Tuesday, August 19, 2008
Trial Begins on Potentially Landmark Employment Case
A federal court in Washington, D.C., is set to start hearings today as to whether the Library of Congress was in violation of legal precedent on sex discrimination when revoking Col. Schroer’s offer of employment.
David Schroer served 25 years in the Army, and was an Airborne Ranger and headed a classified national security operation. The retired officer was recently hired as a senior terrorism research analyst with the Library of Congress. . . .Read More
According to the Met Police press release, on November, 21, 2007, officers in Thornton Heath responded to reports of concerns from friends for the occupant of 81 Leander Road, Thornton Heath.
After arrival and forced entry they found the body of the 40-year-old who was pronounced dead at the scene.
The release also went on to say that a post mortem conducted at the Mitcham Mortuary the following day revealed that death was caused due to strangulation.
Shanniel Hyatt, 18 of Northborough Road, Norbury, was subsequently charged with Telesford’s murder.
The trial had begun on August 1, 2008 and, according to the prosecution, Hyatt’s motive for the murder came after Telesford performed oral sex on him and he became angry after discovering that she was a transsexual. . . .Read More
If a man has a sex change, can he compete in the Olympics as a woman? —Stephanie Ketchum
In our enlightened age, when science has made it possible to be the sex you feel like rather than the one nature stuck you with, some think it stuffy to insist on doing things the old-fashioned way. Why not let transsexuals compete as the sex they change to? Obvious rejoinder: Because it’s no fair letting a hulking genetic male go up against smaller genetic females just because he now calls herself Kathy. But as always it’s not that simple.
There’s a history of men sneaking into women’s sports, typically ordinary guys trying to take advantage. One was German high jumper Hermann Ratjen, who competed in the 1936 Olympics under the name Dora Ratjen, placing fourth. Soviet gold medal-winning sisters Tamara and Irina Press, sometimes called “the Press brothers,” were widely suspected of being males in disguise. . . .Read More
Monday, August 18, 2008
THE GUARDIAN, LONDON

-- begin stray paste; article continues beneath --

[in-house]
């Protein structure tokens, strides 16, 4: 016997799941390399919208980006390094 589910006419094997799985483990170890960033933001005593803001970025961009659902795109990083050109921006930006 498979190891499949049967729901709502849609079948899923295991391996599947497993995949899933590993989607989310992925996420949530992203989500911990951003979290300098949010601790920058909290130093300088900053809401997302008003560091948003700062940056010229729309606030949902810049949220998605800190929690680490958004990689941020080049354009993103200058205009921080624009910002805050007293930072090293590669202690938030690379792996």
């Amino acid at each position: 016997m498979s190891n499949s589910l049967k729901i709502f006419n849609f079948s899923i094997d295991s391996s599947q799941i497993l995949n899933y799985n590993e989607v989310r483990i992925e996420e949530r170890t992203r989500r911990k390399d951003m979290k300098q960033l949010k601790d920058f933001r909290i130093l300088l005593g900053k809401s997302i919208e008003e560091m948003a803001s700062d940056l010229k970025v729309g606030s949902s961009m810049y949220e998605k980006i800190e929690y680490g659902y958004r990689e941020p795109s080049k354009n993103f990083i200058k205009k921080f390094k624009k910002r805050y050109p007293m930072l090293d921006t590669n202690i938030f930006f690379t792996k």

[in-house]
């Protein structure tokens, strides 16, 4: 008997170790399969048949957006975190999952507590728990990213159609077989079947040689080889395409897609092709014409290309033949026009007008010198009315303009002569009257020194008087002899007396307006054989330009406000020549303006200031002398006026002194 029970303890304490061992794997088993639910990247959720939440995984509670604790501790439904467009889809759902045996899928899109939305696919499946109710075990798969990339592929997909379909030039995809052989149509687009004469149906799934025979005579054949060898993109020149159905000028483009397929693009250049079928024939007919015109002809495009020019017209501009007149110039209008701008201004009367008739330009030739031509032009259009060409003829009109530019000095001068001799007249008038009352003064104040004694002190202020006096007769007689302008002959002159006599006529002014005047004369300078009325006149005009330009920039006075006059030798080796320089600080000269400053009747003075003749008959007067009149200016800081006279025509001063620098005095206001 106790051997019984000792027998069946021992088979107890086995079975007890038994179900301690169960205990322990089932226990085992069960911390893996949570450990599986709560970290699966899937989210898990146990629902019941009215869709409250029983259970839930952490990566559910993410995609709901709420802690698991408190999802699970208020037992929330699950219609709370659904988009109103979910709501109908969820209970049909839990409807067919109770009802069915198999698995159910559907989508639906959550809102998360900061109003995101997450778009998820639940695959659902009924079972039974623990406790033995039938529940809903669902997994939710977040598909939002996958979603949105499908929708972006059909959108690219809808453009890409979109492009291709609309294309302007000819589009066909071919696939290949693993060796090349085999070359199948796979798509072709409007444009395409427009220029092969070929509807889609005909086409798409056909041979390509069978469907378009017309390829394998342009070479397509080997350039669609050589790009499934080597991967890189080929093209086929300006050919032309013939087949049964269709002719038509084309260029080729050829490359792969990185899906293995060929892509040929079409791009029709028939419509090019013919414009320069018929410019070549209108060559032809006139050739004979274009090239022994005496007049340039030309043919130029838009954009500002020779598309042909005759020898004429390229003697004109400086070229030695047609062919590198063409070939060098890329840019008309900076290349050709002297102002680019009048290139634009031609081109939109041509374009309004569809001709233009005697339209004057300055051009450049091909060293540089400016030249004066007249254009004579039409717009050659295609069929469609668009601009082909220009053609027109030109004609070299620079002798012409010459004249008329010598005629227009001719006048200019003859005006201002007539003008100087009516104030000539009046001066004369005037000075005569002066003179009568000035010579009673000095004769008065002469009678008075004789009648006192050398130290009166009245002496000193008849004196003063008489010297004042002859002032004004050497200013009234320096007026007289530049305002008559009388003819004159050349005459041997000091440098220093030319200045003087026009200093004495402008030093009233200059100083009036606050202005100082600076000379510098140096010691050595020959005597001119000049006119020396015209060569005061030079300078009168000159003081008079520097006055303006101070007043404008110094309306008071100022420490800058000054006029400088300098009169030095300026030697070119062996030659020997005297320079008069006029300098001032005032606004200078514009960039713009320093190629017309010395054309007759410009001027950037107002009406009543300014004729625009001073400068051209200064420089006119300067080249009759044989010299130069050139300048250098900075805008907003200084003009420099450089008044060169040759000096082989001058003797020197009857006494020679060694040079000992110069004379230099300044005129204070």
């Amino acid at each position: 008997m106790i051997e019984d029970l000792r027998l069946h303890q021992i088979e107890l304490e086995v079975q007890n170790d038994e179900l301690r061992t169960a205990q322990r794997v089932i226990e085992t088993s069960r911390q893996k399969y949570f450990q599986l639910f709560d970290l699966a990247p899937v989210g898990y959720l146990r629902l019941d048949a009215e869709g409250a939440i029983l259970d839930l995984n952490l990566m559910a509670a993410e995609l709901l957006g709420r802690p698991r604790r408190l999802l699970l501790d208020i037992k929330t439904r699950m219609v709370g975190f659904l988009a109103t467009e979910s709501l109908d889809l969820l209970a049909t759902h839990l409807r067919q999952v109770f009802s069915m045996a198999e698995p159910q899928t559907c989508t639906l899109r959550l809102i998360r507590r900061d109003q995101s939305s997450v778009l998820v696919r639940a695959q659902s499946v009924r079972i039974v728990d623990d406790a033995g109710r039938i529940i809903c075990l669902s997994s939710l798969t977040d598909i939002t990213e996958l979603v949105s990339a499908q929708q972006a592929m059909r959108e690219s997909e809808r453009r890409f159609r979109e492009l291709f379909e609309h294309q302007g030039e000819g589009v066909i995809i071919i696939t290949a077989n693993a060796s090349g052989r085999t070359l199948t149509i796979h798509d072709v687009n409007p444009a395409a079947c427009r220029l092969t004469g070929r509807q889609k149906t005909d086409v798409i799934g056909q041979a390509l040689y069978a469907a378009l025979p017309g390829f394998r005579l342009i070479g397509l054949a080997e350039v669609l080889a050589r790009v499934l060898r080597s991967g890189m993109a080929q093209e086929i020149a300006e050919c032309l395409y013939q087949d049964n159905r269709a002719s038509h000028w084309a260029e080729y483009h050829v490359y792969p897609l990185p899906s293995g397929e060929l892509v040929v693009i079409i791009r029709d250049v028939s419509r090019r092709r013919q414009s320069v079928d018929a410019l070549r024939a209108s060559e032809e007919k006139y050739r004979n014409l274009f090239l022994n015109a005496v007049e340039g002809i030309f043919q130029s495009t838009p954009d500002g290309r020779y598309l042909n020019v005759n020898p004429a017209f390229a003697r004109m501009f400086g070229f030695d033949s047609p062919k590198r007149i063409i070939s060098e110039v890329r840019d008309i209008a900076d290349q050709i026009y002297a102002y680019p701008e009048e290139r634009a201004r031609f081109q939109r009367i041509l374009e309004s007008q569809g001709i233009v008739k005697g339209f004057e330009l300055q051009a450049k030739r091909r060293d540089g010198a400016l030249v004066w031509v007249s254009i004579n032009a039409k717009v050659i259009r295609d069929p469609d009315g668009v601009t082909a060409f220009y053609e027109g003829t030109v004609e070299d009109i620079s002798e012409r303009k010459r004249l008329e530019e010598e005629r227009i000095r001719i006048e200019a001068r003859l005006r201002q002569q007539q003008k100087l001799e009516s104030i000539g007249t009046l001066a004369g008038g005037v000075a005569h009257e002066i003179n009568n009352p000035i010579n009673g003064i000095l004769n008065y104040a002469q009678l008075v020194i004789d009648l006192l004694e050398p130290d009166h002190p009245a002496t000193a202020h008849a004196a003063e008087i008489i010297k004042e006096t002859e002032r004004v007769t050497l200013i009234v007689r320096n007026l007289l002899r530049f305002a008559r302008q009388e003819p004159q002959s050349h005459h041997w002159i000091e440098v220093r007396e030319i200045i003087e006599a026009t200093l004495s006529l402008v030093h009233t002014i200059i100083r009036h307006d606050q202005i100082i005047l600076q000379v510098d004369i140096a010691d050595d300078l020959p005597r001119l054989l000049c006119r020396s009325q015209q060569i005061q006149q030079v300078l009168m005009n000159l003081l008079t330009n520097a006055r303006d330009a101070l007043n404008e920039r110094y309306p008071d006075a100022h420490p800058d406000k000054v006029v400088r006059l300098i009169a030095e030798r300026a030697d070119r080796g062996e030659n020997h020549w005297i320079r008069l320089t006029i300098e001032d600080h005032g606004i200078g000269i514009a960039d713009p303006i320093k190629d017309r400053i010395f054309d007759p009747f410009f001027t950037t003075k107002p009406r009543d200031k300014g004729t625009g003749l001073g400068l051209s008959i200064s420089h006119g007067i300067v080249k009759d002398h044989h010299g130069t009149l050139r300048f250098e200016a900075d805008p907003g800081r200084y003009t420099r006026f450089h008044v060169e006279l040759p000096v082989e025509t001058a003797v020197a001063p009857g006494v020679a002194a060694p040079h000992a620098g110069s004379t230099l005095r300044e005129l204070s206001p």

Monday, Aug 18, 2008
| When the plight of children who don’t fit ‘the pink or blue box’ is ignored, it can lead to serious depression and suicide attempts |
“She was our first child,” said “Sarah,” a mother of two who lives in the south of England.
“But from age three we knew something was wrong. She was very introverted, isolated. When she started school at four she came home and said she was a freak. It seemed a strange word for a four-year-old to use. She was always quite a sad little person,” she said.
Sarah’s daughter was born and grew up as a boy. Now 19, she is far happier in a woman’s body as a post-operative transsexual. It took two years for the family to get used to calling her “she.”
Sarah said her daughter experienced her childhood as mental torture, especially during puberty.
“Looking back, we could never find any tape in the house. It was because she was taping her genitals up every day. She said to us later that she thought it would all go right for her at puberty, that her willy would drop off and she would grow breasts. She said she was going completely crazy because she knew in her head that she was a girl,” Sarah said. . . .Read More
Eagan Williamson, Beeld
Johannesburg - The organisers of the annual Miss South Africa pageant have been in crisis the past week, after a woman who had had a sex-change operation wanted to enrol in a workshop for prospective participants, and encountered a very chilly welcome.
The identity of the woman, who used to be a man, was not revealed by Sun International, which owns the pageant.
It must still be decided whether the woman may participate in the contest. . . .Read More
American Psychological Association
Gender Identity Task Force Calls for Nondiscriminatory Guidelines, Better Research and Training
BOSTON—The American Psychological Association urged psychologists today to take a leading role in ending discrimination based on gender identity, calling upon the profession to provide "appropriate, nondiscriminatory treatment to all transgender and gender-variant individuals" and encouraging more research into all aspects of gender identity and expression.
The action came at APA's Annual Convention when the association's governing Council of Representatives adopted a resolution supporting full equality for transgender and gender-variant people. The resolution also calls on APA to:
- support legal and social recognition of transgender individuals consistent with their gender identity and expression;
- support the provision of adequate and medically necessary treatment for transgender and gender-variant people;
- recognize the benefit and necessity of gender transition treatments for appropriately evaluated individuals;
- call on public and private insurers to cover these treatments.
In addition to adopting the wide-ranging resolution, the Council of Representatives received a report by APA's Task Force on Gender Identity and Gender Variance. The six-member task force spent more than two years reviewing the scientific literature, as well as APA policies regarding transgender issues. It was also charged with developing recommendations for education, professional training and further research into transgenderism, and proposing how APA can best meet the needs of psychologists and students who identify as transgender or gender-variant. . . .Read More
Music mogul Simon Cowell told 6ft drag queen, SaHHara, that she had fabulous legs.
Paying anyone a compliment is a very rare thing for the acid-tongued judge, and for the glamorous pre-op transsexual Cowell’s praise of her legs made up for the nasty comments. . . .Read More